Browsing the blog archivesfor the day Saturday, August 26th, 2006.

“New Orleans was Iraq redux with an all-American cast.”

Bush Administration, corruption, Hurricanes

“We will stay until the job is done,” President Bush said today about the Gulf Coast, which is the same thing he said earlier this week about Iraq. But isn’t it odd that he speaks about a region of the U.S. the same way he speaks about a foreign country? “We” will “stay” in the Gulf Coast until the job is done? The Gulf Coast is home; it’s us. We’re staying whether the “job” gets done or not.

[Update: Josh Marshall noticed the same thing

Commenting on Katrina recovery Saturday in his weekly radio address, the President sounded as if he were reading from one of his Iraq speeches by mistake: “We will stay until the job is done.” Well, it’s not as if the federal government can hightail it out of Louisiana or Mississippi. Where would it go exactly?

The further implication of the President’s remarks is that the federal government was not present before Katrina struck, an absurd and offensive suggestion. New Orleans would not have existed as a modern city if not for the Army Corps of Engineers. The President would have us believe that the federal government came to the rescue after this natural disaster, albeit a bit late. In fact, the Corps and decades of federal flood control policy played a pivotal role in what was a manmade disaster in New Orleans–the failure of the levee system. (No one has done a better job of banging this drum than Harry Shearer, the actor, comedian, author, media critic, and sometime journalist.)

It was a really weird thing to say, even for Bush.]

Frank Rich, behind the New York Times subscription firewall [Update: Here’s the column outside the firewall.]

The ineptitude bared by the storm — no planning for a widely predicted catastrophe, no attempt to secure a city besieged by looting, no strategy for anything except spin — is indelible. New Orleans was Iraq redux with an all-American cast. The discrepancy between Mr. Bush’s “heckuva job” shtick and the reality on the ground induced a Cronkite-in-Vietnam epiphany for news anchors. At long last they and the country demanded answers to the questions about the administration’s competence that had been soft-pedaled two years earlier when the war first went south.

And the same federal contractors that soaked up billions in tax dollars to not reconstruct Iraq are getting more billions to not reconstruct the Gulf Coast.

A year after the storm, the reconstruction of New Orleans echoes our reconstruction of Baghdad. A “truth squad” of House Democrats has cataloged the “waste, fraud, abuse or mismanagement” in $8.75 billion worth of contracts, most of which were awarded noncompetitively. Only 60 percent of the city has electricity. Half of the hospitals and three-quarters of the child-care centers remain closed. Violent crime is on the rise. Less than half of the population has returned.

Let the cameras roll:

What’s amazing on Katrina’s first anniversary is how little Mr. Bush seems aware of this change in the political weather. He’s still in a bubble. At last week’s White House press conference, he sounded as petulant as Tom Cruise on the “Today” show when Matt Lauer challenged him about his boorish criticism of Brooke Shields. Asked what Iraq had to do with the attack on the World Trade Center, Mr. Bush testily responded, “Nothing,” adding that “nobody has ever suggested in this administration that Saddam Hussein ordered the attacks.” Like the emasculated movie star, the president is still so infatuated with his own myth that he believes the public will buy such nonsense. …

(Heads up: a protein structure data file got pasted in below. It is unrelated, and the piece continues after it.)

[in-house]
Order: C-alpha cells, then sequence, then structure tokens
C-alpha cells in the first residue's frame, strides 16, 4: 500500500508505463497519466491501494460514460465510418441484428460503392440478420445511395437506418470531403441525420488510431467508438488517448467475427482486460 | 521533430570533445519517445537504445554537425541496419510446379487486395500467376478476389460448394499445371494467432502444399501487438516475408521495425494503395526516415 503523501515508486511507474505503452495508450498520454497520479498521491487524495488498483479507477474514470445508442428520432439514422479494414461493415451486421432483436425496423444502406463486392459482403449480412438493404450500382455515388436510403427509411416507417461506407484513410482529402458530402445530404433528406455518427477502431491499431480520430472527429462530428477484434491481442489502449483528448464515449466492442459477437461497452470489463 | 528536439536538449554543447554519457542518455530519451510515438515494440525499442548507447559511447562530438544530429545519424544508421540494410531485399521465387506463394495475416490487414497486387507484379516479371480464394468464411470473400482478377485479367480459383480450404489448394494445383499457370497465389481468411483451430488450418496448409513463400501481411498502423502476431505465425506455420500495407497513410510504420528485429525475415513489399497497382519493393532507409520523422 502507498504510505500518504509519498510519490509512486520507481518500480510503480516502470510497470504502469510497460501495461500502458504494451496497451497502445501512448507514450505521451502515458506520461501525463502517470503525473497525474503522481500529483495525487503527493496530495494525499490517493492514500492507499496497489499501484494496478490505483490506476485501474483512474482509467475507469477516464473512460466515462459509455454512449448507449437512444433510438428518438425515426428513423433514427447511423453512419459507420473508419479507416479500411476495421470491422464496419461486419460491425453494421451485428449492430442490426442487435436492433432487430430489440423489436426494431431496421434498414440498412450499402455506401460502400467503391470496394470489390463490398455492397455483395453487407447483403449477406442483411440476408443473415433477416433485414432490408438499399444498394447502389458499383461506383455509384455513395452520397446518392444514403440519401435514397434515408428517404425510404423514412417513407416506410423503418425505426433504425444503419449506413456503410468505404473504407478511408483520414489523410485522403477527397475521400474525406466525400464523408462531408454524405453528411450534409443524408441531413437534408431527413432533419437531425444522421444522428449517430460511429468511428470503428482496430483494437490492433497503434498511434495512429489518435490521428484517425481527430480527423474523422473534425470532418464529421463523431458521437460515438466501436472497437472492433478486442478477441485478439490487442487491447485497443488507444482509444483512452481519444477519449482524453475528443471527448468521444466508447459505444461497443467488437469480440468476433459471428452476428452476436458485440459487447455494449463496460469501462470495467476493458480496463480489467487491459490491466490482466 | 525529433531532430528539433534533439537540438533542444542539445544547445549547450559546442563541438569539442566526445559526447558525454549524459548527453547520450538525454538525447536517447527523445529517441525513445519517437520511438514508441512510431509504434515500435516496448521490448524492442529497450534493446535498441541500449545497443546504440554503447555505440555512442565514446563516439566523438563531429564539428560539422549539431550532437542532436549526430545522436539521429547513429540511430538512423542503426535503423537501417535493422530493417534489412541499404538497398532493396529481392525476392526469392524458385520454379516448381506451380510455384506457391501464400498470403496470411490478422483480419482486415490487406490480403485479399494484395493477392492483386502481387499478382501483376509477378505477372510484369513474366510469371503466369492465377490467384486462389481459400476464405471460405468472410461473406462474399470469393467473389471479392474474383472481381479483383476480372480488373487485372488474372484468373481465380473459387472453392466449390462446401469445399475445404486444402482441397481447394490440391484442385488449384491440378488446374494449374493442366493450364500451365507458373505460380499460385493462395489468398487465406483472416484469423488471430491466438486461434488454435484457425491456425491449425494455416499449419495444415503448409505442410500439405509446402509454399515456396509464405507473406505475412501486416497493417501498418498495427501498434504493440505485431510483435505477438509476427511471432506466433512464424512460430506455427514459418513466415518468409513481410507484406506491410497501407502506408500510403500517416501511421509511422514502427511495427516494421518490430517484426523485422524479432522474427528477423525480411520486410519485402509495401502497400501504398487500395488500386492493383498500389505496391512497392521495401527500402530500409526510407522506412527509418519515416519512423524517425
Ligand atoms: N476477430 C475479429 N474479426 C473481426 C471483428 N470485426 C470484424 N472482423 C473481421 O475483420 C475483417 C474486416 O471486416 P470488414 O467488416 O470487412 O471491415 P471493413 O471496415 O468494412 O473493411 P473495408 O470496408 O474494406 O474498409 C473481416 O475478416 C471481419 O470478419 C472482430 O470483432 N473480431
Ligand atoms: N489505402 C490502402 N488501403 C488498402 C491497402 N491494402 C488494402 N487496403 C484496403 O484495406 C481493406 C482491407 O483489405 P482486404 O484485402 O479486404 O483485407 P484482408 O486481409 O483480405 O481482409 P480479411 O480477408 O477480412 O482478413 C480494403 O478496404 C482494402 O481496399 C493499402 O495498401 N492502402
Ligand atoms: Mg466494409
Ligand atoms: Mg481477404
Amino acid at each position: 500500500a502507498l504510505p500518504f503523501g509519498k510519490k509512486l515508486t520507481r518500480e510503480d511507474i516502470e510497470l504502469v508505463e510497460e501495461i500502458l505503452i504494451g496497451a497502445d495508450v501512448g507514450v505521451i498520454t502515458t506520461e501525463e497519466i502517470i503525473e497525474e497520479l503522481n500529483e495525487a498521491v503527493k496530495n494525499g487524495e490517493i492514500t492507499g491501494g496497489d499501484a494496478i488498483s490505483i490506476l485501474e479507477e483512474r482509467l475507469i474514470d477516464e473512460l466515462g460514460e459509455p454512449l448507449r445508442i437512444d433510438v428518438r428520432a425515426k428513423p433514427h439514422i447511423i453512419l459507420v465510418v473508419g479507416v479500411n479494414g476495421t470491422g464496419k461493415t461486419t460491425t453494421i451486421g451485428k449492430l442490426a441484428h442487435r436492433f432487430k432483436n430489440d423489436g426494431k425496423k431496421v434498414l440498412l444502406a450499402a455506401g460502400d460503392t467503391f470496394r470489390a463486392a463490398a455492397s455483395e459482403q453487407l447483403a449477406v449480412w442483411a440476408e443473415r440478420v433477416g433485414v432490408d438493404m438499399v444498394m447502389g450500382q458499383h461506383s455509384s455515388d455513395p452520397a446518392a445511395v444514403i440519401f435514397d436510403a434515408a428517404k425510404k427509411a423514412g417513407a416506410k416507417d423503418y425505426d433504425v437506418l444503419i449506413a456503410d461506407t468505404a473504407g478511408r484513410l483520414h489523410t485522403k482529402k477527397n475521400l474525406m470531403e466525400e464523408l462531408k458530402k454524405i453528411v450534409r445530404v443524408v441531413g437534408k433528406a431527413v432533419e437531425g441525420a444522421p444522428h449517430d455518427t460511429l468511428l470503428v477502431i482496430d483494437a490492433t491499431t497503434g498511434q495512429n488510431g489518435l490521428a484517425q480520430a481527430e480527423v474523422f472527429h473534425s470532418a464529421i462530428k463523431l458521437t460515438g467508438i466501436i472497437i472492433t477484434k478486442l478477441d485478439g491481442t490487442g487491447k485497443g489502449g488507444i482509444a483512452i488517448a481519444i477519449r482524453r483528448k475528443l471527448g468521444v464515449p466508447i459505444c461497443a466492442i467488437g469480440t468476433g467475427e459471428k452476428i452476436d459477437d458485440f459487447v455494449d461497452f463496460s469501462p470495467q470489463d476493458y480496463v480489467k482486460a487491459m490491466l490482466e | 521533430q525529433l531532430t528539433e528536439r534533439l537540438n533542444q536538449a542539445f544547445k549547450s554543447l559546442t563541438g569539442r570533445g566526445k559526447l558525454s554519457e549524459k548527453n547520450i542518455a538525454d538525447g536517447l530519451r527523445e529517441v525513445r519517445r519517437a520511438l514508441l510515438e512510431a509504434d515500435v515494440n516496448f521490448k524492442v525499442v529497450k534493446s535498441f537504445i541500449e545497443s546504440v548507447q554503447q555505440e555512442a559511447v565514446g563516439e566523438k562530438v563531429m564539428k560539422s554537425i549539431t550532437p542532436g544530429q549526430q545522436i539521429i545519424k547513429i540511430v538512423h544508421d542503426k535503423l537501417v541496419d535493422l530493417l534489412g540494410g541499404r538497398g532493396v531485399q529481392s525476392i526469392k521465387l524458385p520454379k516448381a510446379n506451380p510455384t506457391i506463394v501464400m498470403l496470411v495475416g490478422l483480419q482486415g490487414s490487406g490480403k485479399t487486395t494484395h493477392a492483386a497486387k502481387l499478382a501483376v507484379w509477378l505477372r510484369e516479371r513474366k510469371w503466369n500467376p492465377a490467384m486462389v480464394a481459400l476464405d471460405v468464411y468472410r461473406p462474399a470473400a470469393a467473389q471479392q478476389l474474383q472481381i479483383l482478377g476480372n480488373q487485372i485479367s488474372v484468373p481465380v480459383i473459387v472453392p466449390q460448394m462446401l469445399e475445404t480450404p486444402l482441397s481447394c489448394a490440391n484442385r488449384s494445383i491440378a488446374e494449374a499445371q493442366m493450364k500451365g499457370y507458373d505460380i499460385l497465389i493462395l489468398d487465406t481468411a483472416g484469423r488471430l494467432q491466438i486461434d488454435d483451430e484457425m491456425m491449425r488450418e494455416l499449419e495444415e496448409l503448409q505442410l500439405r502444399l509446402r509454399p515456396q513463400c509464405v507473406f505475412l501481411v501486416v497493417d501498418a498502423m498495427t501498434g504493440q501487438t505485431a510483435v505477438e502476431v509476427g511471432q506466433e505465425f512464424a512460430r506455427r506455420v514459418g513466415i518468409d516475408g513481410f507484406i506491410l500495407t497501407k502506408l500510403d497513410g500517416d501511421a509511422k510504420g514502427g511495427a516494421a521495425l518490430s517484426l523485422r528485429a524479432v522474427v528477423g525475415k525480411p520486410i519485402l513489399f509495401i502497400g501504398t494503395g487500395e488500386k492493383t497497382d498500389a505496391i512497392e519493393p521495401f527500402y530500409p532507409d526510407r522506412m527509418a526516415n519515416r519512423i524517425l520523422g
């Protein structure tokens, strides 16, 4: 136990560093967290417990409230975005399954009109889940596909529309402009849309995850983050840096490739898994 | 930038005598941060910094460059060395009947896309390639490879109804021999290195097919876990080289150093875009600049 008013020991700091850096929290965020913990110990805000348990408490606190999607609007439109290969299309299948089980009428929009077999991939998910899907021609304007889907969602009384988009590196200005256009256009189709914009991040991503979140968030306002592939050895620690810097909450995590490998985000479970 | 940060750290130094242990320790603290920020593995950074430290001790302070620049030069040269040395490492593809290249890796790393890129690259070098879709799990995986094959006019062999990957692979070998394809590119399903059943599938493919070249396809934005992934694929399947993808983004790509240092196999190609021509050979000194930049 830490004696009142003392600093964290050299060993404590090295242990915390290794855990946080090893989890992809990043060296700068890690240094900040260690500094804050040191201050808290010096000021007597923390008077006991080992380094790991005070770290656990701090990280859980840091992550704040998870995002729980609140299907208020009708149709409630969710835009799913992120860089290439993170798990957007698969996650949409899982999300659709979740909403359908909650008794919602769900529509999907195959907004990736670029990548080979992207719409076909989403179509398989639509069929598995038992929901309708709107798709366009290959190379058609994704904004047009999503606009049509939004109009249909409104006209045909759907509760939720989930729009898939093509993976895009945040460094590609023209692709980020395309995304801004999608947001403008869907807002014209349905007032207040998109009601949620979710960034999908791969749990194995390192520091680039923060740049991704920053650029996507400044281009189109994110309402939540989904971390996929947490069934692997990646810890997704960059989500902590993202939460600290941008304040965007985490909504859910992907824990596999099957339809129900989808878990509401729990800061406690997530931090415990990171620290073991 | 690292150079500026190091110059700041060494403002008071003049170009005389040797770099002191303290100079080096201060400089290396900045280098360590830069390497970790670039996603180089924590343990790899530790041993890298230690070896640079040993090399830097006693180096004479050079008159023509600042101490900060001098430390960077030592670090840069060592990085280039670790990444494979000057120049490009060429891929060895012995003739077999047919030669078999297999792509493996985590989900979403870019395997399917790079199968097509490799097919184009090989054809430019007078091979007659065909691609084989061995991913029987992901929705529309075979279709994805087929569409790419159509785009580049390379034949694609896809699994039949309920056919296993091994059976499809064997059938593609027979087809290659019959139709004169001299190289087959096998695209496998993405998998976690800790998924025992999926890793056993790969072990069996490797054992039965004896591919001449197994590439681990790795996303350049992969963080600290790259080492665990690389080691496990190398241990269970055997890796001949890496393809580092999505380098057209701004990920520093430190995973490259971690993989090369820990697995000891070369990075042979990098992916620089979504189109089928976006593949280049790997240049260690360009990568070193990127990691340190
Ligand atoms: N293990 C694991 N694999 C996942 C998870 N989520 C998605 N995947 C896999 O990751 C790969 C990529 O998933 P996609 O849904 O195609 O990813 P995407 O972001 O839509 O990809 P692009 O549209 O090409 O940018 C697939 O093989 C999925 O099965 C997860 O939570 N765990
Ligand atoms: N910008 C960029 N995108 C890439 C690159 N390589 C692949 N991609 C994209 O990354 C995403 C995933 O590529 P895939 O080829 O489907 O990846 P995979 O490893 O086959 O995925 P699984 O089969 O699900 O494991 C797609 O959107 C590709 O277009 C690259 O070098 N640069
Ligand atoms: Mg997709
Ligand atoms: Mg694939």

… with no plan for salvaging either of the catastrophes on his watch, this president can no sooner recover his credibility by putting on an elaborate show of sermonizing and spin this week than Mr. Cruise could levitate his image by jumping up and down on Oprah’s couch. While the White House’s latest screenplay may have been conceived as “Mission Accomplished II,” what we’re likely to see play out in New Orleans won’t even be a patch on “Mission: Impossible III.”

Ann M. Simmons, Richard Fausset and Stephen Braun write for the Los Angeles Times that the Katrina disaster isn’t something that happened a year ago; it is ongoing.

Despite four emergency spending bills passed by Congress to provide more than $110 billion in aid, federal agencies have spent only $44 billion. Even as President Bush insisted last week that “$110 billion is a strong commitment,” he conceded that the recovery effort was plagued with “bureaucratic hurdles.”

The scale of the catastrophe continues to overwhelm the government’s capacity to respond. Aid agencies only now are contending with the long-term needs of hundreds of thousands of evacuees and with the landscape of shattered houses and public infrastructure that will take years to restore.

Many homeowners and business owners have waited impatiently for promised grants and loans as federal and state officials have spent months dickering over how much and where to spend aid — and officials remain at odds over who bears the blame for the inconsistent flow of Katrina aid. …

… But after a year of fielding constituents’ pleas for help, U.S. Sen. Mary L. Landrieu, D-La., said, “We’re seeing the same thing going on with the recovery as we did with the immediate response. We’re going through another unfolding disaster.”

Get this:

Until last week, when the White House Office of Management and Budget released an agencywide breakdown of recovery spending, the administration had not provided a clear overview of how the money was being doled out. For much of the year, elected officials, government auditors and outside experts had to rely on fragmentary indicators of the pace of recovery spending, which handicapped efforts to monitor the process.